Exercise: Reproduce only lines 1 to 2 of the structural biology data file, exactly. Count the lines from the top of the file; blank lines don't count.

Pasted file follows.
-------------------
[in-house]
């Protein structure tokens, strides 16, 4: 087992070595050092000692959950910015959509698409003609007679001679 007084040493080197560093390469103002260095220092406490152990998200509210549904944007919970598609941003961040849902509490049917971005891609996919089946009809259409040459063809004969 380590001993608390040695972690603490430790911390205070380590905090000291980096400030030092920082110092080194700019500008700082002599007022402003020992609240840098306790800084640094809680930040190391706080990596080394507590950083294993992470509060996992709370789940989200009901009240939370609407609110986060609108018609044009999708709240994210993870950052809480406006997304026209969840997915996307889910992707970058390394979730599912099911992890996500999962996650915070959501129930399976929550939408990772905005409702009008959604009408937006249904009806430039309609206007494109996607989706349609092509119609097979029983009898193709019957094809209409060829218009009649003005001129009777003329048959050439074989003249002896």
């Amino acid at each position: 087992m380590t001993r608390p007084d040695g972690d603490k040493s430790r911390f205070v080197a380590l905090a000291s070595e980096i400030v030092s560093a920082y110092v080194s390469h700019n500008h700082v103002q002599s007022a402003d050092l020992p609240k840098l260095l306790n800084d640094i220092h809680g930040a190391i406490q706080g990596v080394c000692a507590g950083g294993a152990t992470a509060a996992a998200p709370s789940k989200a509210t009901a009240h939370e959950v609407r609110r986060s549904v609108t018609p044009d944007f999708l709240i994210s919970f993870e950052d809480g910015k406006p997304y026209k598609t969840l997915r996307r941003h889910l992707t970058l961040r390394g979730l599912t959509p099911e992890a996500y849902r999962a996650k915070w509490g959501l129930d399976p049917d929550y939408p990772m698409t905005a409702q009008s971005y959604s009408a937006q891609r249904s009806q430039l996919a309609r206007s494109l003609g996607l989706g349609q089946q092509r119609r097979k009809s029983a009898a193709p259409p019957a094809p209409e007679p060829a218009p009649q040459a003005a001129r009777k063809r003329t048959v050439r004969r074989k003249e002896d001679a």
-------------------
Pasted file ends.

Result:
[in-house]
């Protein structure tokens, strides 16, 4: 087992070595050092000692959950910015959509698409003609007679001679 007084040493080197560093390469103002260095220092406490152990998200509210549904944007919970598609941003961040849902509490049917971005891609996919089946009809259409040459063809004969 380590001993608390040695972690603490430790911390205070380590905090000291980096400030030092920082110092080194700019500008700082002599007022402003020992609240840098306790800084640094809680930040190391706080990596080394507590950083294993992470509060996992709370789940989200009901009240939370609407609110986060609108018609044009999708709240994210993870950052809480406006997304026209969840997915996307889910992707970058390394979730599912099911992890996500999962996650915070959501129930399976929550939408990772905005409702009008959604009408937006249904009806430039309609206007494109996607989706349609092509119609097979029983009898193709019957094809209409060829218009009649003005001129009777003329048959050439074989003249002896």